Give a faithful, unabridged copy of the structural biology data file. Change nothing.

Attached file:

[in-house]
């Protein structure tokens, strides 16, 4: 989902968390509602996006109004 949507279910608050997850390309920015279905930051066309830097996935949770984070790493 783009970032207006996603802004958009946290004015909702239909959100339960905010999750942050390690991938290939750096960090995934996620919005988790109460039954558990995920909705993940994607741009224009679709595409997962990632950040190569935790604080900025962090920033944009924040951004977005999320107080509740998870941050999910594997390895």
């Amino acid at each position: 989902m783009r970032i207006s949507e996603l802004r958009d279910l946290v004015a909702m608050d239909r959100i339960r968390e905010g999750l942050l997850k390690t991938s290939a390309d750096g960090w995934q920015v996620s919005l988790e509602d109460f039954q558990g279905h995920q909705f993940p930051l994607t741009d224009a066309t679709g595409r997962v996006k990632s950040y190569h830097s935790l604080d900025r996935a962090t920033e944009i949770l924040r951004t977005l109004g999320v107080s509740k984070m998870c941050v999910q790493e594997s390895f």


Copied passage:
[in-house]
């Protein structure tokens, strides 16, 4: 989902968390509602996006109004 949507279910608050997850390309920015279905930051066309830097996935949770984070790493 783009970032207006996603802004958009946290004015909702239909959100339960905010999750942050390690991938290939750096960090995934996620919005988790109460039954558990995920909705993940994607741009224009679709595409997962990632950040190569935790604080900025962090920033944009924040951004977005999320107080509740998870941050999910594997390895």
């Amino acid at each position: 989902m783009r970032i207006s949507e996603l802004r958009d279910l946290v004015a909702m608050d239909r959100i339960r968390e905010g999750l942050l997850k390690t991938s290939a390309d750096g960090w995934q920015v996620s919005l988790e509602d109460f039954q558990g279905h995920q909705f993940p930051l994607t741009d224009a066309t679709g595409r997962v996006k990632s950040y190569h830097s935790l604080d900025r996935a962090t920033e944009i949770l924040r951004t977005l109004g999320v107080s509740k984070m998870c941050v999910q790493e594997s390895f």